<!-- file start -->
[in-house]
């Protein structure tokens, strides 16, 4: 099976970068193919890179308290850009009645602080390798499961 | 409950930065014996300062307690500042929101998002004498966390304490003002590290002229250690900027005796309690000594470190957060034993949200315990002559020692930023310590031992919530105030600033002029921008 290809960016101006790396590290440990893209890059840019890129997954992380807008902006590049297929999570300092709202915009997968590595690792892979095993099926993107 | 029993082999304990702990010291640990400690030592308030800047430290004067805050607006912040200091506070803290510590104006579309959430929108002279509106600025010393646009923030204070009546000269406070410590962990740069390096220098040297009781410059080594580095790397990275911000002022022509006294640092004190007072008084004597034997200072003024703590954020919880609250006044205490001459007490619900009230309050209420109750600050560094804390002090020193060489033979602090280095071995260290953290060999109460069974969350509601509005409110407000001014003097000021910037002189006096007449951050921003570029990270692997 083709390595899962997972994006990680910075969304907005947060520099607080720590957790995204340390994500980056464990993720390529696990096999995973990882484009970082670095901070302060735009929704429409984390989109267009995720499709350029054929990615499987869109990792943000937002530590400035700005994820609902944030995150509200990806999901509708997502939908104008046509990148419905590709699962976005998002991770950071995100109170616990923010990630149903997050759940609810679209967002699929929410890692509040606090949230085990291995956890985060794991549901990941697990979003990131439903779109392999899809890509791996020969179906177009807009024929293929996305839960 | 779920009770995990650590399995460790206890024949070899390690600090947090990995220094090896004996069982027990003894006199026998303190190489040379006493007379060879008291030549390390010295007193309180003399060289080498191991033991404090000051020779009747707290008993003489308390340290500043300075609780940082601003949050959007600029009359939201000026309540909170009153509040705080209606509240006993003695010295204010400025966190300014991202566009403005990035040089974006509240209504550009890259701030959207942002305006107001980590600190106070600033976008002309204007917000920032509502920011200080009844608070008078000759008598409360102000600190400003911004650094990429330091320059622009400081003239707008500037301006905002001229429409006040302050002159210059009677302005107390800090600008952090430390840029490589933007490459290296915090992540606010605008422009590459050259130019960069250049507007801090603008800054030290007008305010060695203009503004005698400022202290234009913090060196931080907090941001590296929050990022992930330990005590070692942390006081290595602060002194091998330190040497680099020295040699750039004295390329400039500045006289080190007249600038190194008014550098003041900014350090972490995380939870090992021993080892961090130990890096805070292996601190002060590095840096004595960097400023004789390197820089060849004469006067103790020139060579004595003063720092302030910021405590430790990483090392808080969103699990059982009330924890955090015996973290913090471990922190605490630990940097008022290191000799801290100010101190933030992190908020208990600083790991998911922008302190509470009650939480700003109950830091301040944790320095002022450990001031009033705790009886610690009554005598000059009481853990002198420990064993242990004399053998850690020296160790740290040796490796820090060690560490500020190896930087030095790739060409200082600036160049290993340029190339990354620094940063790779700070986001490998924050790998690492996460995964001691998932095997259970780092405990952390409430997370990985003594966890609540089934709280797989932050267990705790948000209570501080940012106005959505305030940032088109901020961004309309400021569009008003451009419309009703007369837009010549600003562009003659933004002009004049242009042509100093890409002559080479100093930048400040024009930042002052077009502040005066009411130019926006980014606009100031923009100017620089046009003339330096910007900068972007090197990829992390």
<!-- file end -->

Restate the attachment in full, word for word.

[in-house]
């Protein structure tokens, strides 16, 4: 099976970068193919890179308290850009009645602080390798499961 | 409950930065014996300062307690500042929101998002004498966390304490003002590290002229250690900027005796309690000594470190957060034993949200315990002559020692930023310590031992919530105030600033002029921008 290809960016101006790396590290440990893209890059840019890129997954992380807008902006590049297929999570300092709202915009997968590595690792892979095993099926993107 | 029993082999304990702990010291640990400690030592308030800047430290004067805050607006912040200091506070803290510590104006579309959430929108002279509106600025010393646009923030204070009546000269406070410590962990740069390096220098040297009781410059080594580095790397990275911000002022022509006294640092004190007072008084004597034997200072003024703590954020919880609250006044205490001459007490619900009230309050209420109750600050560094804390002090020193060489033979602090280095071995260290953290060999109460069974969350509601509005409110407000001014003097000021910037002189006096007449951050921003570029990270692997 083709390595899962997972994006990680910075969304907005947060520099607080720590957790995204340390994500980056464990993720390529696990096999995973990882484009970082670095901070302060735009929704429409984390989109267009995720499709350029054929990615499987869109990792943000937002530590400035700005994820609902944030995150509200990806999901509708997502939908104008046509990148419905590709699962976005998002991770950071995100109170616990923010990630149903997050759940609810679209967002699929929410890692509040606090949230085990291995956890985060794991549901990941697990979003990131439903779109392999899809890509791996020969179906177009807009024929293929996305839960 | 779920009770995990650590399995460790206890024949070899390690600090947090990995220094090896004996069982027990003894006199026998303190190489040379006493007379060879008291030549390390010295007193309180003399060289080498191991033991404090000051020779009747707290008993003489308390340290500043300075609780940082601003949050959007600029009359939201000026309540909170009153509040705080209606509240006993003695010295204010400025966190300014991202566009403005990035040089974006509240209504550009890259701030959207942002305006107001980590600190106070600033976008002309204007917000920032509502920011200080009844608070008078000759008598409360102000600190400003911004650094990429330091320059622009400081003239707008500037301006905002001229429409006040302050002159210059009677302005107390800090600008952090430390840029490589933007490459290296915090992540606010605008422009590459050259130019960069250049507007801090603008800054030290007008305010060695203009503004005698400022202290234009913090060196931080907090941001590296929050990022992930330990005590070692942390006081290595602060002194091998330190040497680099020295040699750039004295390329400039500045006289080190007249600038190194008014550098003041900014350090972490995380939870090992021993080892961090130990890096805070292996601190002060590095840096004595960097400023004789390197820089060849004469006067103790020139060579004595003063720092302030910021405590430790990483090392808080969103699990059982009330924890955090015996973290913090471990922190605490630990940097008022290191000799801290100010101190933030992190908020208990600083790991998911922008302190509470009650939480700003109950830091301040944790320095002022450990001031009033705790009886610690009554005598000059009481853990002198420990064993242990004399053998850690020296160790740290040796490796820090060690560490500020190896930087030095790739060409200082600036160049290993340029190339990354620094940063790779700070986001490998924050790998690492996460995964001691998932095997259970780092405990952390409430997370990985003594966890609540089934709280797989932050267990705790948000209570501080940012106005959505305030940032088109901020961004309309400021569009008003451009419309009703007369837009010549600003562009003659933004002009004049242009042509100093890409002559080479100093930048400040024009930042002052077009502040005066009411130019926006980014606009100031923009100017620089046009003339330096910007900068972007090197990829992390």